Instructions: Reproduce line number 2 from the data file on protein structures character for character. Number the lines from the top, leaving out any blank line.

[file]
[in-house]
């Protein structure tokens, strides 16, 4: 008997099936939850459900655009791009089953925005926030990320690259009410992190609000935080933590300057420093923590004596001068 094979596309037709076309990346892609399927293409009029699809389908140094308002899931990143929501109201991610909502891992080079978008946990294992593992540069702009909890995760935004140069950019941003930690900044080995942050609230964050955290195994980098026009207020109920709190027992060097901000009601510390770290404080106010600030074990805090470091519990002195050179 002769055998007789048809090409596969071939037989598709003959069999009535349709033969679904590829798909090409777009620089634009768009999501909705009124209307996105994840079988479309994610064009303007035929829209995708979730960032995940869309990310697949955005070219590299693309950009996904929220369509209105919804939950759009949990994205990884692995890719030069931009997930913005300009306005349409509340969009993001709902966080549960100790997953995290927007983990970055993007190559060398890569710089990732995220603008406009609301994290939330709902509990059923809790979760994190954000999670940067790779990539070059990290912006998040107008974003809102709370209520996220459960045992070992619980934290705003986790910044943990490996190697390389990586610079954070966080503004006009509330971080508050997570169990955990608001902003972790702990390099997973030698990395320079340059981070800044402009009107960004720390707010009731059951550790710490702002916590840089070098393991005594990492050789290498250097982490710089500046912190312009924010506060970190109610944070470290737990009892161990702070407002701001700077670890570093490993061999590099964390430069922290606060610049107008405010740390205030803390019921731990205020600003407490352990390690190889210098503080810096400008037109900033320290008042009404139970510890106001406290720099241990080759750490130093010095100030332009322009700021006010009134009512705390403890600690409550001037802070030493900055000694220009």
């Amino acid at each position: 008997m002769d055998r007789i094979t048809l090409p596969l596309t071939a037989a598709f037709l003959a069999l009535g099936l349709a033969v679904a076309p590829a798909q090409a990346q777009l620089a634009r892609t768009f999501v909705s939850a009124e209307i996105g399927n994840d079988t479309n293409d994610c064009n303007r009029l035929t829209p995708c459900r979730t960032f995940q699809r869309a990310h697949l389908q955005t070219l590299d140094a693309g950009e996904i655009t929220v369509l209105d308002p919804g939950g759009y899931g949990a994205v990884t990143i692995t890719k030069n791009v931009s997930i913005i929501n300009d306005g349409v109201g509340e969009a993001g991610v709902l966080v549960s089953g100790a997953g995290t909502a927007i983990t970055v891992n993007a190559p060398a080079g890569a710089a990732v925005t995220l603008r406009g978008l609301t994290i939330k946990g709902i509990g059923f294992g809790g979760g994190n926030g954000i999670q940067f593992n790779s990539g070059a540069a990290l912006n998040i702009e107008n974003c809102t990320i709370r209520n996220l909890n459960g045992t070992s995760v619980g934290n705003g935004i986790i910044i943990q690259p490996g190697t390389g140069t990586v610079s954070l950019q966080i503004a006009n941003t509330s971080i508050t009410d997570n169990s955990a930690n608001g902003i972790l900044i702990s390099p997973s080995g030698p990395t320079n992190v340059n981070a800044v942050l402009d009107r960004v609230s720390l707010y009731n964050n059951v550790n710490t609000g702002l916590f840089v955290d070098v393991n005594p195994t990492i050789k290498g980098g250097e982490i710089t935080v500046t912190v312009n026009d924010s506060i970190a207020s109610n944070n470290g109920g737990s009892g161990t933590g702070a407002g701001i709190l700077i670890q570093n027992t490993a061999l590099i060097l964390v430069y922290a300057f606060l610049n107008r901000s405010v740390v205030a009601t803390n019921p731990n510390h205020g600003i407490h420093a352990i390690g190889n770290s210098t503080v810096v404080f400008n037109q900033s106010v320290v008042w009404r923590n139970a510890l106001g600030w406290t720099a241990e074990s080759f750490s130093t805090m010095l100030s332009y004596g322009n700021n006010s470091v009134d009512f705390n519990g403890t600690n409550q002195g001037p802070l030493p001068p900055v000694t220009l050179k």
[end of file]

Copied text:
């Protein structure tokens, strides 16, 4: 008997099936939850459900655009791009089953925005926030990320690259009410992190609000935080933590300057420093923590004596001068 094979596309037709076309990346892609399927293409009029699809389908140094308002899931990143929501109201991610909502891992080079978008946990294992593992540069702009909890995760935004140069950019941003930690900044080995942050609230964050955290195994980098026009207020109920709190027992060097901000009601510390770290404080106010600030074990805090470091519990002195050179 002769055998007789048809090409596969071939037989598709003959069999009535349709033969679904590829798909090409777009620089634009768009999501909705009124209307996105994840079988479309994610064009303007035929829209995708979730960032995940869309990310697949955005070219590299693309950009996904929220369509209105919804939950759009949990994205990884692995890719030069931009997930913005300009306005349409509340969009993001709902966080549960100790997953995290927007983990970055993007190559060398890569710089990732995220603008406009609301994290939330709902509990059923809790979760994190954000999670940067790779990539070059990290912006998040107008974003809102709370209520996220459960045992070992619980934290705003986790910044943990490996190697390389990586610079954070966080503004006009509330971080508050997570169990955990608001902003972790702990390099997973030698990395320079340059981070800044402009009107960004720390707010009731059951550790710490702002916590840089070098393991005594990492050789290498250097982490710089500046912190312009924010506060970190109610944070470290737990009892161990702070407002701001700077670890570093490993061999590099964390430069922290606060610049107008405010740390205030803390019921731990205020600003407490352990390690190889210098503080810096400008037109900033320290008042009404139970510890106001406290720099241990080759750490130093010095100030332009322009700021006010009134009512705390403890600690409550001037802070030493900055000694220009």